Triglycerides are the chemical form in which fat moves through the bloodstream. They are derived directly from fats in your diet and are also made in the body from other energy sources such as carbohydrates. When the calories you consume are not used immediately, they are converted to triglycerides and stored in fat cells. Hormones then regulate their release to meet energy needs. Whenever your LDL ("bad") cholesterol is measured, triglycerides are also checked. Levels lower than 150 milligrams per deciliter (mg/dL) are considered normal, and levels above 200 mg/dL are considered too high.
I discussed your question about the drop in your triglycerides from one day to the next with Stephen R. Devries, M.D., a preventive cardiologist at Northwestern Memorial Hospital in Chicago. He noted that triglycerides in the blood change dramatically after eating. For that reason, they always should be measured after a 10-hour fast. Dr. Devries said that if you ate before your first triglyceride reading, it would be expected to be higher than a measurement taken after fasting. But he added that even fasting measurements of triglycerides can vary substantially based on day-to-day dietary changes (unlike LDL and HDL which change more slowly).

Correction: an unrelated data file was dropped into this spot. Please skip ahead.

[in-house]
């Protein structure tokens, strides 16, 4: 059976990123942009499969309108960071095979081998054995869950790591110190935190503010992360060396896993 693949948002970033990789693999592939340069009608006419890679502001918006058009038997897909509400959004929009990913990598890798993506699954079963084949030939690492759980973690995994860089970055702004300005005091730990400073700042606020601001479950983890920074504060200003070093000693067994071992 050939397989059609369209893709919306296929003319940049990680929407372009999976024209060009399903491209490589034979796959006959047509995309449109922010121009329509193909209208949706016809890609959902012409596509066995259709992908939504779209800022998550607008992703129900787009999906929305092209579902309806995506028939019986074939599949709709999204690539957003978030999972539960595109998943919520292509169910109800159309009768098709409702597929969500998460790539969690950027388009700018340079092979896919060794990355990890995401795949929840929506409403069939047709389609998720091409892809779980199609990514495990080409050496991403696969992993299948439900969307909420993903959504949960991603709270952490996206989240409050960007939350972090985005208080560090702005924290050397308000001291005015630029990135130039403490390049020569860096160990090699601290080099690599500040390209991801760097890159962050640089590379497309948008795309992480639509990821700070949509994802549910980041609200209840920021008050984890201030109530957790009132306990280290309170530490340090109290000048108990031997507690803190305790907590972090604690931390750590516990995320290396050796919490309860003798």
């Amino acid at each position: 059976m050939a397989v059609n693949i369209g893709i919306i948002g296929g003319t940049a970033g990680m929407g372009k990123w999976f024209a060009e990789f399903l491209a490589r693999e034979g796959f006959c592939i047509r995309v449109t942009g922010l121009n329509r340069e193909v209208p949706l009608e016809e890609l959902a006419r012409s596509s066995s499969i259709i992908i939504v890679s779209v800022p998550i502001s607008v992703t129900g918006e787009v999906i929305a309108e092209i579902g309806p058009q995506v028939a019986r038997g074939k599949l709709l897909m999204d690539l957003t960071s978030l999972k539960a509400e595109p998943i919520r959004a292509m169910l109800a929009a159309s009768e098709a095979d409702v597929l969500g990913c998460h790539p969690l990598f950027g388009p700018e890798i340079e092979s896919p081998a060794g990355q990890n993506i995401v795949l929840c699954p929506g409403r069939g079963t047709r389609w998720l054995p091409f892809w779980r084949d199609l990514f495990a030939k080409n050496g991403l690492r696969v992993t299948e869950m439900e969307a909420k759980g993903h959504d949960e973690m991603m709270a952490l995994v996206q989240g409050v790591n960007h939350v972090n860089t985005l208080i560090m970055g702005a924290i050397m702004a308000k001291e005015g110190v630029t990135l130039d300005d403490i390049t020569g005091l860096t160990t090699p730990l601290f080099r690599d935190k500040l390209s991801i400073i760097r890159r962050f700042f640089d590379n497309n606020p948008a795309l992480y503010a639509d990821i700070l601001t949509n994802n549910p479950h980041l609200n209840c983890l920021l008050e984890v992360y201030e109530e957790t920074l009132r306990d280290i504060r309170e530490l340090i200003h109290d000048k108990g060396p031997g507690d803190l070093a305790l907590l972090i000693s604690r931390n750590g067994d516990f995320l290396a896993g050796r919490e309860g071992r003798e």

Intake of carbohydrates, especially the high-glycemic-load kinds that quickly raise blood sugar can make triglycerides soar. Reducing intake of these carbs, along with regular exercise, and weight management will help keep triglycerides under control. I would also suggest cutting back on alcohol, avoiding beer especially (even small amounts of which can elevate triglyceride levels). Also, increase your intake of omega-3 fatty acids by eating salmon, sardines, black cod, and herring on a regular basis. You should also consider taking a good fish oil supplement, at least two grams per day, which can help lower your triglycerides into the healthy range. Fasting triglycerides should be less 150 and, optimally, less than 100.
Andrew Weil, M.D.